Moyisile Douglas Tyutyu was born in 1935* in KwaZakhele, Port Elizabeth, Transkei (now Eastern Cape Province). His interest in politics was sparked from a young age when he witnessed how Black people were being treated at the hands of the apartheid regime.
He joined the African National Congress (ANC) in the 1950s when he was just eighteen years old and started his activism during the Defiance Campaign, taking part in mass meetings held by the ANC in Korsten, Port Elizabeth. This would be the beginning of a life deeply entrenched in ANC work, which would result in numerous detentions.
In 1963, he became one of the first recruits of the ANC’s military wing, Umkhonto weSizwe (MK). In 1964, he was detained for 90 days with the authorities moving him from prison to prison, until he was found guilty of being a member of a banned organisation – the ANC. On 10 November 1964, he was handed a nine-year sentence. However, he appealed the sentence and it was subsequently reduced to seven years. He was transferred to Robben Island Prison on 5 January 1965 and became prisoner 87/65.
Upon his release, he (along with some of his comrades) was banished to various areas in the Eastern Cape. Finding work to support his family proved to be a challenge. However, in 1977, he was contacted by the late Phakamile Mphongoshe (Mavimbela) who asked him to set up MK structures in the Port Elizabeth area. Consequently, Tyutyu became in charge of co-ordinating the infiltration of MK units into the country as well as the departure of youth who wanted to join the organisation.
On 9 May 1983, he and ten others were detained under Section 6 of the Terrorism Act of 1967, which made it possible for people suspected of terrorist acts (broadly defined to include murder, military training, and the possession of arms, explosives or ammunition) to be arrested without a warrant and be detained for interrogation; detention could last anywhere between a few days and indefinitely.
The case was dubbed ‘Rufus Nzo and 10 others versus the State’. Tyutyu was sentenced to 25 years in prison and arrived on Robben Island on 16 December 1984. He remained in jail until he was granted indemnity by the then Justice Minister Kobie Coetzee (Coetzee had initially rejected his application but later approved it). Following his release in 1991, he joined other MK members who integrated into the South African National Defence Force (SANDF).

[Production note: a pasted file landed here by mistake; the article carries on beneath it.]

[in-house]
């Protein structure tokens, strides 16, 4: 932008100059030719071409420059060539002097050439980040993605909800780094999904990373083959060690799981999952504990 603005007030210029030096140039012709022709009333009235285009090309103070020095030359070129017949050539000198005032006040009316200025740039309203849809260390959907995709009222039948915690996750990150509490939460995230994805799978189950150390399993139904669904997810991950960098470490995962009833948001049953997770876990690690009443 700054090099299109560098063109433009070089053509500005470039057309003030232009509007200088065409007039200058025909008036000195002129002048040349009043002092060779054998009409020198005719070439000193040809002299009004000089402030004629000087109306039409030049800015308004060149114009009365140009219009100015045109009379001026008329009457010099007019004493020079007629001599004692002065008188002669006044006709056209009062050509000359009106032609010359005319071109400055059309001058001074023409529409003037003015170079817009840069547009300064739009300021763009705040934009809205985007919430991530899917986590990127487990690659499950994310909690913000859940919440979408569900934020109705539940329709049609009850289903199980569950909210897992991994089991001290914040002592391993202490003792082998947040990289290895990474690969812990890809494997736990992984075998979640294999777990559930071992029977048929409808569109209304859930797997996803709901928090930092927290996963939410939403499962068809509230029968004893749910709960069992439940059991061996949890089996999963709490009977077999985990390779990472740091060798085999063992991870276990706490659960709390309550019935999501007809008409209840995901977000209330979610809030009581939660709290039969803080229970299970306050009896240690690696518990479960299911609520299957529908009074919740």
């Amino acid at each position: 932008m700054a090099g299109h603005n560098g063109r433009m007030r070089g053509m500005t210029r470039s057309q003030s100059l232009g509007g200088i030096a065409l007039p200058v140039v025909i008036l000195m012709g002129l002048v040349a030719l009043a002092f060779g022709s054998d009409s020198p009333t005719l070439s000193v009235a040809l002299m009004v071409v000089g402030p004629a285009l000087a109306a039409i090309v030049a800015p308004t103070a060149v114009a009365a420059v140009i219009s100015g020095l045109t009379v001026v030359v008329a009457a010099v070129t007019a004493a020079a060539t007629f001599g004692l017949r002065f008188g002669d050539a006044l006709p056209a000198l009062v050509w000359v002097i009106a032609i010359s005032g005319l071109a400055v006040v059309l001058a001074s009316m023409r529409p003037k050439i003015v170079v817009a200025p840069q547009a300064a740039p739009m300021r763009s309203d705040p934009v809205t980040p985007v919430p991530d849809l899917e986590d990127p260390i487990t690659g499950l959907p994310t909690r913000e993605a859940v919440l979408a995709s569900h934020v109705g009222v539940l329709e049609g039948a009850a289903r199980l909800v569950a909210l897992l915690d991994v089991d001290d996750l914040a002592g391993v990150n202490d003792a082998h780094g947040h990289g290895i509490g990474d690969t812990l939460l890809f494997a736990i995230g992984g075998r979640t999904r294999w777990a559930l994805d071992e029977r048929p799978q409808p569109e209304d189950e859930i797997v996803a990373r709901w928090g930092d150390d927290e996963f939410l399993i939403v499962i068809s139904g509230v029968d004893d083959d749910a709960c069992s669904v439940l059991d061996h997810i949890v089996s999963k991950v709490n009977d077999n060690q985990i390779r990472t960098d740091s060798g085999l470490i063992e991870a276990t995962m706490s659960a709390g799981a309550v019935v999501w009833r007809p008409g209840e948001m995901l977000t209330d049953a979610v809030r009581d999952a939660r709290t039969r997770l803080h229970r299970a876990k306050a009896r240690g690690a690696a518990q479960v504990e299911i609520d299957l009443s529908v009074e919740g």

In 2019, he was a recipient of the National Order of Luthuli in Silver, an award conferred on South Africans who have contributed to the fight for freedom, nation-building, the advancement of democracy and human rights, peace, justice and conflict resolution. Tyutyu was recognised for his unwavering fight for the equality of all South Africans.
A veteran of the struggle, Tyutyu continues to play an active role in the ANC. He currently serves as the Deputy Chairperson of the ANC Veteran’s League (ANCVL). He is also involved in the project on Robben Island concerned with locating the remains of former inmates on the island who died during the 1960s and were supposedly buried at Stikland Cemetery in Bellville, Cape Town.
- Langa, I.M. (2019). Congratulate Bay struggle veteran as he receives national award, [online], Available at: https://www.pressreader.com/south-africa/the-herald-south-africa/20190426/281887299719168. (Accessed on 28 July 2020)
- Nkosi, N. (2019). Port Elizabeth struggle stalwart Moyisile Tyutyu honoured, [online], Available at: https://www.heraldlive.co.za/news/2019-04-26-port-elizabeth-struggle-stalwart-moyisile-tyutyu-honoured/. (Accessed on 7 July 2020)
- O’Malley, P. (n.d). 1967. Terrorism Act, [online], Available at: https://www.nelsonmandela.org/omalley/index.php/site/q/03lv01538/04lv01828/05lv01829/06lv01927.htm. (Accessed on 9 July 2020)
- The Presidency. (n.d). Mr Moyisile Douglas Tyutyu, [online], Available at: http://www.thepresidency.gov.za/national-orders/recipient/mr-moyisile-douglas-tyutyu. (Accessed on 7 July 2020)